Oxford Fitness(NEW YORK) -- With all 50 states inching below the freezing mark this week, runners are hitting the treadmill in droves. Now, 10 indoor athletes can hop on the same treadmill all at once, thanks to this extra-large mill designed by Chilean company, Oxford Fitness.The gargantuan treadmill is built on a scale four times larger than a "run of the mill" machine. It is 5 meters high, 3 meters wide and 6 meters long. Speed increases in increments of just over half a mile per hour all the way up to roughly 10 miles per hour, or a 6-minute per mile pace.Scott Douglas, the senior content editor for Runner’s World magazine, said it was not entirely clear how users reach the control buttons. The company could not immediately be reached for comment, but a video shows someone on a ladder hitting the controls.Over the weekend, Oxford plans to host a pair of two-hour races on the machine in Santiago, Chile, according to Douglas.For the first of two races, the treadmill's speed will be set at a steady 6 miles per hour to test stamina. During the second race things get a little more interesting: Douglas said that organizers will gradually edge up the pace so that runners who can't keep up get ejected off the back. The last runner remaining upright and on board will be declared the winner.Douglas, a 60 mile a week runner who owns a treadmill he hardly ever uses, said he didn't think the XL treadmill was the worst idea."When you run outdoors with a friend, you naturally lock into a pace so I don't see why it would be a big deal to do the same on a treadmill," he said.Oxford Fitness and its creative partner, 10:10, plan a national tour with the machine and hope to lure Erwin Valdebenito, the Chilean holder of a Guinness World Record for running 24 hours non-stop on a regular treadmill, to super-size his efforts on their mill.Follow @ABCNewsRadio Copyright 2014 ABC News Radio

How Zero Gravity Affects Men and Women Differently

How Zero Gravity Affects Men and Women Differently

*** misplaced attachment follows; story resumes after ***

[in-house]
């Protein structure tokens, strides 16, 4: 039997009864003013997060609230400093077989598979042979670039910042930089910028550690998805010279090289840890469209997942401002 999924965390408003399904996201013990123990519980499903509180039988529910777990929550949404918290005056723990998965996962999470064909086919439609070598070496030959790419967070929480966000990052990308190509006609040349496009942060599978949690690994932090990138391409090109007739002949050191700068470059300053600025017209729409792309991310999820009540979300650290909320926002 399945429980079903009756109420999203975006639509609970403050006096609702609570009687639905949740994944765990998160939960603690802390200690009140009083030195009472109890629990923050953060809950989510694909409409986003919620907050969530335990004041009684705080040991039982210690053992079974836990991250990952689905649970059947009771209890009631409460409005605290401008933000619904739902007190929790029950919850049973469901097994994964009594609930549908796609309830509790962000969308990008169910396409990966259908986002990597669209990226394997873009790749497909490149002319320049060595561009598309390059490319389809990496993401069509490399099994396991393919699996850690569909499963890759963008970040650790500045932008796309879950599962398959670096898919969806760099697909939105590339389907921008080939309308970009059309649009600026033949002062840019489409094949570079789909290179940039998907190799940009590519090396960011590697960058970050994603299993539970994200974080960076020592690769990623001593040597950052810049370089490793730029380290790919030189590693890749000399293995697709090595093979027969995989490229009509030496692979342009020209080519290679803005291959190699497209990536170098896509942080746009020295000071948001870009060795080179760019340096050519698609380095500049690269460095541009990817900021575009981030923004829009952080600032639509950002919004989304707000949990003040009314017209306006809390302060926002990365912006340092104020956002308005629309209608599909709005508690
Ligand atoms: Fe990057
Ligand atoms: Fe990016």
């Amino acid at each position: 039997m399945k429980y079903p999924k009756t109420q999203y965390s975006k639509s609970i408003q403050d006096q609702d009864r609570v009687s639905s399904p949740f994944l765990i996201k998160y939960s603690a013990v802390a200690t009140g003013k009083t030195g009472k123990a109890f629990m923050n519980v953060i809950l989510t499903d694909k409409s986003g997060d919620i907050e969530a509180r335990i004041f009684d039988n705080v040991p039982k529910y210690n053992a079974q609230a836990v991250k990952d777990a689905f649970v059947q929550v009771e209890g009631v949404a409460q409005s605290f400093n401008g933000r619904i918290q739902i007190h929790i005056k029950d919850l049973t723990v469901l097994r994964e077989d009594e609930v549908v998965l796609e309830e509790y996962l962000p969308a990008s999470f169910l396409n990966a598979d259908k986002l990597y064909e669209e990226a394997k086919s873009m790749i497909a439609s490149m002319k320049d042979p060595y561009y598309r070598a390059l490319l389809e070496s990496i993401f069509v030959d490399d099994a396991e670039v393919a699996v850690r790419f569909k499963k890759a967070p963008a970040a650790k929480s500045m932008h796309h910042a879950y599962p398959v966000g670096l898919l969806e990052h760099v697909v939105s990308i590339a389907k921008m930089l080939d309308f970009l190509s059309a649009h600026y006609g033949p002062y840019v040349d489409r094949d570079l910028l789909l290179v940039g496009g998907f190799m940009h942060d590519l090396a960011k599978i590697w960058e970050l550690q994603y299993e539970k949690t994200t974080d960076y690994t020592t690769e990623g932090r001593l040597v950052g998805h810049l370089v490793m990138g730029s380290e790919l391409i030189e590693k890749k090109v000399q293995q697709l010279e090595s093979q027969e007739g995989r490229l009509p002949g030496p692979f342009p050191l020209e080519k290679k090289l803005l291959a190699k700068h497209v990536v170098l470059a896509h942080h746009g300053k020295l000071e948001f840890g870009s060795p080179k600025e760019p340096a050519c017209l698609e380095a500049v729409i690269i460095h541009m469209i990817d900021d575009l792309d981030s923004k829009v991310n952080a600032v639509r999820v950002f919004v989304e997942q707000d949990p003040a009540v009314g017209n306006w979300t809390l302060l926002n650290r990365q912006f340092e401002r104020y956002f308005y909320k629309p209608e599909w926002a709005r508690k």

NASA(NEW YORK) -- With an upcoming mission to Mars, NASA is studying the ways that living in space affects both men and women.In a study published this month in Journal of Women's Health, researchers from NASA and National Space Biomedical Research Institute (NSBRI) went through decades of data to understand how living in zero gravity takes a toll on both men and women.The team reviewed data on the 534 people to have flown in space at the time of the study, including 57 women, and studied cardiovascular, reproductive, musculoskeletal, immunological and behavioral health.Changes in zero gravity included worse vision problems among some men, calcium loss for both sexes, and for some female astronauts an inability to stand for long periods without fainting after landing back on Earth, according to the study.Dr. Saralyn Mark, a lead author on the study and a senior medical adviser at NASA, told ABC News that one ongoing problem for those flying in space is that the eye and even eyeball can be affected by zero gravity.While only a small portion of astronauts were studied, 82 percent of male astronauts, or 14 out of 17, were found to have suffered from changes to their vision that researchers called visual impairment intracranial pressure, or VIIP.They called the impairment "one of the most serious spaceflight-related health risks."While a large majority of the male astronauts had a problem, statistically fewer women were struck with the same symptoms. Only 62 percent, or five out of eight female astronauts, reported the same symptoms and none had as severe symptoms as some of the male astronauts. Researchers were examining if the women’s age, hormones or vascular health helped them fare better in space.While male astronauts battled to keep their eyesight, female astronauts have faced other difficulties back on terra firma. Female astronauts were more likely to faint while standing when they initially come back to Earth, the study found.Causes for these fainting incidents could range from a loss of plasma volume in space to the different ways men and women’s cardiovascular systems react to stress, Mark said."Some have fainted, some feel like they’re going to faint," Mark said of the female astronauts. “If you’re going to Mars, you need to be able to leave your space vehicle and perform your duties.”In other cases, both men and women have faced similar problems, including “space motion sickness.” Women in space tend to report more motion sickness as they leave Earth and enter the space station, whereas men report feeling queasy more often as they return to Earth, the study found.By reviewing the findings, NASA scientists are hoping to develop devices or medication for specific problems faced by both men and women as they travel into space or even to Mars, Mark said."It's not a question of who is better equipped but really designing specific measures to protect men and women," Mark said.Dr. Bette Sigel, executive secretary for NASA’s Human Exploration and Operations Committee and a co-author of the study, said it's important to recognize differences between female and male astronauts to ensure that appropriate and tailored steps are taken to protect the health of everyone in space.“The real point is if we are planning to fly both men and women on long duration [spaceflights] we want to make sure that the countermeasures work for both men and women," Sigel said.